At the baling time, the plants dry matter under high-intensity conditioning provided the result 804.4 g/kg DM, while the low intensity conditioning reached 782.3 g/kg DM. The drying period did not exceed seven days and, according to Collins (1995), it would be the maximum time to produce the appropriate hay for animal consumption. The dehydration curve behavior was similar to that already described by Calixto Junior et al. (2007). It can be observed that the dehydration rate ranges during the drying time from 0 to 49 hours. This happens because the evening dew rehydrates the forage. However, it can be observed that the moisture acquired during the night was low and is then quickly lost after a few hours of sunshine.
Also, the intensity of tissue disruption caused by the mower conditioner on DM contents was seen, four hours after cutting (p<0.05), and, although there were differences among values, they were not significant (Table 3) at other times. Castagnara et al. (2011) recorded the highest DM contents at Tifton 85 baling with two transitions of the conditioner (803.3 g/kg) when compared to a non-passage of the conditioner and a turn (738.3 g/kg).
Jobim et al. (2001) obtained lower DM values when they evaluated Tifton 44 (745 g/kg), Tifton 85 (780.1 g/kg) and Coast-cross (798.50 g/kg) after 30 hours of dehydration. Although DM contents depend on: hay forage weight to be dehydrated, pile height and weather conditions. There was a drastic decrease in the rate of photosynthesis (A) in the leaves of these plants after Tifton 85 plant cutting (Table 4). The negative values of photosynthesis showed high rates of plant respiration until 4 hours after cutting. On the other hand, the values for the stomatal conductance (gs) did not vary drastically from the cutting time until 4 hours after it. It can be deduced that not only the plant stem but also the leaves were disrupted by the mower conditioner. This increased transpiration so that there was a difference before cutting time with the other evaluated hours.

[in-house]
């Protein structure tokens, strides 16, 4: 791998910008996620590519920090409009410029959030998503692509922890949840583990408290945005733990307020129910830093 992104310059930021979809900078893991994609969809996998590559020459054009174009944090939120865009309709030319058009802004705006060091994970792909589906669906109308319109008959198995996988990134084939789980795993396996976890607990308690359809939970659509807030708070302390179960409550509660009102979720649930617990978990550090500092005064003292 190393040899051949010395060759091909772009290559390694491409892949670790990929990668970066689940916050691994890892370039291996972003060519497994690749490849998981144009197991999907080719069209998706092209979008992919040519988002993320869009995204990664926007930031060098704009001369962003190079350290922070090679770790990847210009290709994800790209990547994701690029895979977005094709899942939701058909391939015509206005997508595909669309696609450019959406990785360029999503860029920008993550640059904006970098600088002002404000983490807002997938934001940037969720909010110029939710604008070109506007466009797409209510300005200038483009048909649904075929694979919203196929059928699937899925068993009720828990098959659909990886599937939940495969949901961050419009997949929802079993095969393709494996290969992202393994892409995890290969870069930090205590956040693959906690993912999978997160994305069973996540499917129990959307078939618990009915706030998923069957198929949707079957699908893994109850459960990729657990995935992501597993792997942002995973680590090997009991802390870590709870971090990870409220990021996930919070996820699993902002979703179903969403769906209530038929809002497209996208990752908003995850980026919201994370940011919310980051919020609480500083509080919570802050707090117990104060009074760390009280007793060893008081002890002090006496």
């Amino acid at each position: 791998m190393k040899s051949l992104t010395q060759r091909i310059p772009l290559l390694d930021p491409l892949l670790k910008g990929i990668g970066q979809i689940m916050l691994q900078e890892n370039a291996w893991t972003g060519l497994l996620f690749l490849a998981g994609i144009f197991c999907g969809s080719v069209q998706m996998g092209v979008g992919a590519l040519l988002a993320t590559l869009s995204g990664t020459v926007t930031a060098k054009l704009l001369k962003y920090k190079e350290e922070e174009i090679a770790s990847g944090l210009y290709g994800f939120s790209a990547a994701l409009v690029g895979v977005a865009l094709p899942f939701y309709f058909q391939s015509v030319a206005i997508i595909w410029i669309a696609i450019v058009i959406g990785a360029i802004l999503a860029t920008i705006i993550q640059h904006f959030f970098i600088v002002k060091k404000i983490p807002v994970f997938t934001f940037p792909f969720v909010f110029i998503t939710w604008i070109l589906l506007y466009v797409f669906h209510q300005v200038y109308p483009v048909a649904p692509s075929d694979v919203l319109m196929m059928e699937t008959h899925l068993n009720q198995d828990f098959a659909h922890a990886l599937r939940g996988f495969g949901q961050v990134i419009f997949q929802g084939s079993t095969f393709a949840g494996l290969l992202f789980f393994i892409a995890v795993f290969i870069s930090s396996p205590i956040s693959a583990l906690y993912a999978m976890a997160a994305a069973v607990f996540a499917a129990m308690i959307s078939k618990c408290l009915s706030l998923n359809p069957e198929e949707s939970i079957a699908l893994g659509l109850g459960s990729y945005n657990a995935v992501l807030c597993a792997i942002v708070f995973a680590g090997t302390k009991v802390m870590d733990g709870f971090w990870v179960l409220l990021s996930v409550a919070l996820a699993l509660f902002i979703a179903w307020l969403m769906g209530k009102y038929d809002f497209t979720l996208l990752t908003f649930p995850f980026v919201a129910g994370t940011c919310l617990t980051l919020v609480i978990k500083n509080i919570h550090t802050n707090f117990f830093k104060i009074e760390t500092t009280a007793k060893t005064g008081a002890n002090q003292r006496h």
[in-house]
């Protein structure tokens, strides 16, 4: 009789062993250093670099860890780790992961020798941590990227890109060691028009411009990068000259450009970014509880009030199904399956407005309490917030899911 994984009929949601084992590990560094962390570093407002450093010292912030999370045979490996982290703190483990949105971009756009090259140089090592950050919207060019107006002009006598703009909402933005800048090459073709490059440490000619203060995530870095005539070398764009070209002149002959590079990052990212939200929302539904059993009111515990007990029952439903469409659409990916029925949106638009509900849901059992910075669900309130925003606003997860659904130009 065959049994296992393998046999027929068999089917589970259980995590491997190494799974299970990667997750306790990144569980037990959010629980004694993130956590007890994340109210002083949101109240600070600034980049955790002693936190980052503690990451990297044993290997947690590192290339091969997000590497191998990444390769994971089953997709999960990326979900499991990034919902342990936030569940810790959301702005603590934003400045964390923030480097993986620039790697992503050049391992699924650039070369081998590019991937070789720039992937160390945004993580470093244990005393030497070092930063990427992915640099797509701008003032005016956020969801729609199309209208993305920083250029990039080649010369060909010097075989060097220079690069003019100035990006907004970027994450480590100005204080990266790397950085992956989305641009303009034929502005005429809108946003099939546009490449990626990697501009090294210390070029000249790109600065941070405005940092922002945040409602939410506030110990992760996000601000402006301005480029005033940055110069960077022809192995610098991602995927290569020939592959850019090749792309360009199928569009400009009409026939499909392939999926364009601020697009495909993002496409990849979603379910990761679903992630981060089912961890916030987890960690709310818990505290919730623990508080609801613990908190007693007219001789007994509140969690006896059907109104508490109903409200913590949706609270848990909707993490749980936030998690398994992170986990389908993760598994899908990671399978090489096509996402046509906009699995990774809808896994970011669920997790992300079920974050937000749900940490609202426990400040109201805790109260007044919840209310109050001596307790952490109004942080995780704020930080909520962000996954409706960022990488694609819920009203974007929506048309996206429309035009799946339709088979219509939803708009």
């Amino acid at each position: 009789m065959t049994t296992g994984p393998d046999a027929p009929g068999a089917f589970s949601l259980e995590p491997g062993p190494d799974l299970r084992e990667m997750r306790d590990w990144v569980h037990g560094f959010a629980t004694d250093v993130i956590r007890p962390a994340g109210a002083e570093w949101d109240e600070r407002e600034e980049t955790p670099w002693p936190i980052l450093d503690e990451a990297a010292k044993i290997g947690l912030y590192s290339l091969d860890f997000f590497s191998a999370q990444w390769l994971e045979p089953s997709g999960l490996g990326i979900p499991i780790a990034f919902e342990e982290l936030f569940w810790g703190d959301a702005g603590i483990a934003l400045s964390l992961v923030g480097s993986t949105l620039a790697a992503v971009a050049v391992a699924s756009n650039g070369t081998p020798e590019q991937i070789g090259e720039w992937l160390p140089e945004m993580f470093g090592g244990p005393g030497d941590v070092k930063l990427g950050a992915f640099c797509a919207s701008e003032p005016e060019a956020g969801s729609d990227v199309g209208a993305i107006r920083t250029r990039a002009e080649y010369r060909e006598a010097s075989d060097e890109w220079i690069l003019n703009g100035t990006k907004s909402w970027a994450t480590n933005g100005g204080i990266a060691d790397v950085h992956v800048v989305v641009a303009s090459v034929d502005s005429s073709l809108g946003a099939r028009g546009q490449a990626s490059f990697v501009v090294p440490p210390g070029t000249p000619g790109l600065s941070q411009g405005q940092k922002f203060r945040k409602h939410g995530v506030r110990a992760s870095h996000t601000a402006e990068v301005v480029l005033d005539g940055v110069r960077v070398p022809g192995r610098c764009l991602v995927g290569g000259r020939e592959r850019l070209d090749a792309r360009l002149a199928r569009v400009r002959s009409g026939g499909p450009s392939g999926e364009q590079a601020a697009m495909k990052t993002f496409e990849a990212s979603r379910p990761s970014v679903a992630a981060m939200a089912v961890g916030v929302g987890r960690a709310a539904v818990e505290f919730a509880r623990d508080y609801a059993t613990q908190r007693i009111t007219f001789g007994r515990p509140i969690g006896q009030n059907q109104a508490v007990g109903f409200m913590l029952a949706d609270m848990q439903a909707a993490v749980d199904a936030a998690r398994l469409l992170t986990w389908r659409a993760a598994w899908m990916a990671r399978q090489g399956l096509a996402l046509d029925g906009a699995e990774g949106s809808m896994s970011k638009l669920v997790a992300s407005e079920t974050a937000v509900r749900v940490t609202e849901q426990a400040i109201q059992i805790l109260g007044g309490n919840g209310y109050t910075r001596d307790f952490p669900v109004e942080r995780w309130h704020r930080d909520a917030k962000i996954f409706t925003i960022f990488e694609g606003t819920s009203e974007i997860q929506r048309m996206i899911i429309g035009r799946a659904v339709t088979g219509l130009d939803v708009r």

After cutting, there is some water loss in plants, firstly by the stomata and then by the cuticles that are protected by several wax layers; hence, the stomatal pathway is important in the haymaking process due to the speed of water loss (McDonald and Clark, 1987).
In relation to the Ci, the gas exchanges were more intense until 2 hours after cutting. This indicates that the photosynthetic apparatus is damaged by increased respiration. Such results are observed due to the negative assimilation values, thus causing CO2 accumulation in the mesophyll of leaves. It can be seen that, based on the tested conditions, four hours after cutting was sufficient to extract a large amount of water from the plant via stomatal and cuticle transpiration (E), showing very low values when compared to the plants that were cut with high intensity. However, the appropriate dry matter content of the whole plant for baling (80.40%) was reached after 49 hours of dehydration (Table 4). This also has an influence on the decreased levels of WUE as well as on the values of WUEi; this is because, within 4 hours of cutting, the lowest rate for was observed plants that were cut with high conditioning intensity.